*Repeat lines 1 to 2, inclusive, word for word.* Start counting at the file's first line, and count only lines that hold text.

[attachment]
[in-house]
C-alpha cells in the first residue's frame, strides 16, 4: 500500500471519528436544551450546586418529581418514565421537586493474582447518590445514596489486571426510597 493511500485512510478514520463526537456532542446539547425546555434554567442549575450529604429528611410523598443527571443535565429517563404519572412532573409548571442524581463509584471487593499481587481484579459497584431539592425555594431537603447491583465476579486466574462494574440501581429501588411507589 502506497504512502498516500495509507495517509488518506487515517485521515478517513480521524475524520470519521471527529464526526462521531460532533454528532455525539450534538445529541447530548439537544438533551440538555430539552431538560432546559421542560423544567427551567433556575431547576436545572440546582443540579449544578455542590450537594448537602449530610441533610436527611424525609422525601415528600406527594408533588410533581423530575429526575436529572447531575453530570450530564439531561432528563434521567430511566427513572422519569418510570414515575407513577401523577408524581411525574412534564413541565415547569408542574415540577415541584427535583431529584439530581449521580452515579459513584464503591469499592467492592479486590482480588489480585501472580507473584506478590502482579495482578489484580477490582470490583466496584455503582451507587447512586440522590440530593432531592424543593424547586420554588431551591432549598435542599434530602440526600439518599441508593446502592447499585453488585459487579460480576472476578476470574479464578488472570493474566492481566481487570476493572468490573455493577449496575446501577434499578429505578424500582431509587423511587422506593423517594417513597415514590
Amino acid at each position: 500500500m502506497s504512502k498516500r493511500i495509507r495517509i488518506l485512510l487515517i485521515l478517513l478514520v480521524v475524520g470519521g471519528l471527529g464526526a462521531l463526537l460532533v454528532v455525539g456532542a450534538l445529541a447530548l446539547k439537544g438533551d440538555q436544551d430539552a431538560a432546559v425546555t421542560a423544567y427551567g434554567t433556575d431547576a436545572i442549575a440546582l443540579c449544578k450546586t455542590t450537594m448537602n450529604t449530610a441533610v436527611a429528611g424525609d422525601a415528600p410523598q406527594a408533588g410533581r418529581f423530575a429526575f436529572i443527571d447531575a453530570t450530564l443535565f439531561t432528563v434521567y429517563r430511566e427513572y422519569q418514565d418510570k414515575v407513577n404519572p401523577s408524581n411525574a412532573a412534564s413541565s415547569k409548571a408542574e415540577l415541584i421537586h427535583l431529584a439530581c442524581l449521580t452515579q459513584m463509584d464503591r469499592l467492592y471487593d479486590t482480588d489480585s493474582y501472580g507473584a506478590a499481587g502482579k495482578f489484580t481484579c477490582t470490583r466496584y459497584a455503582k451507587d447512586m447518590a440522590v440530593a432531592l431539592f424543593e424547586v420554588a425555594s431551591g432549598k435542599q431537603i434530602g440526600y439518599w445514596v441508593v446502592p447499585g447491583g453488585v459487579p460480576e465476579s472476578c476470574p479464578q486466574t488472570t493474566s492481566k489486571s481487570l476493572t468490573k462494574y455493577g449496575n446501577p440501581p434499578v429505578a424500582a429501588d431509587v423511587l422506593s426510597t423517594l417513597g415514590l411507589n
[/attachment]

[in-house]
C-alpha cells in the first residue's frame, strides 16, 4: 500500500471519528436544551450546586418529581418514565421537586493474582447518590445514596489486571426510597 493511500485512510478514520463526537456532542446539547425546555434554567442549575450529604429528611410523598443527571443535565429517563404519572412532573409548571442524581463509584471487593499481587481484579459497584431539592425555594431537603447491583465476579486466574462494574440501581429501588411507589 502506497504512502498516500495509507495517509488518506487515517485521515478517513480521524475524520470519521471527529464526526462521531460532533454528532455525539450534538445529541447530548439537544438533551440538555430539552431538560432546559421542560423544567427551567433556575431547576436545572440546582443540579449544578455542590450537594448537602449530610441533610436527611424525609422525601415528600406527594408533588410533581423530575429526575436529572447531575453530570450530564439531561432528563434521567430511566427513572422519569418510570414515575407513577401523577408524581411525574412534564413541565415547569408542574415540577415541584427535583431529584439530581449521580452515579459513584464503591469499592467492592479486590482480588489480585501472580507473584506478590502482579495482578489484580477490582470490583466496584455503582451507587447512586440522590440530593432531592424543593424547586420554588431551591432549598435542599434530602440526600439518599441508593446502592447499585453488585459487579460480576472476578476470574479464578488472570493474566492481566481487570476493572468490573455493577449496575446501577434499578429505578424500582431509587423511587422506593423517594417513597415514590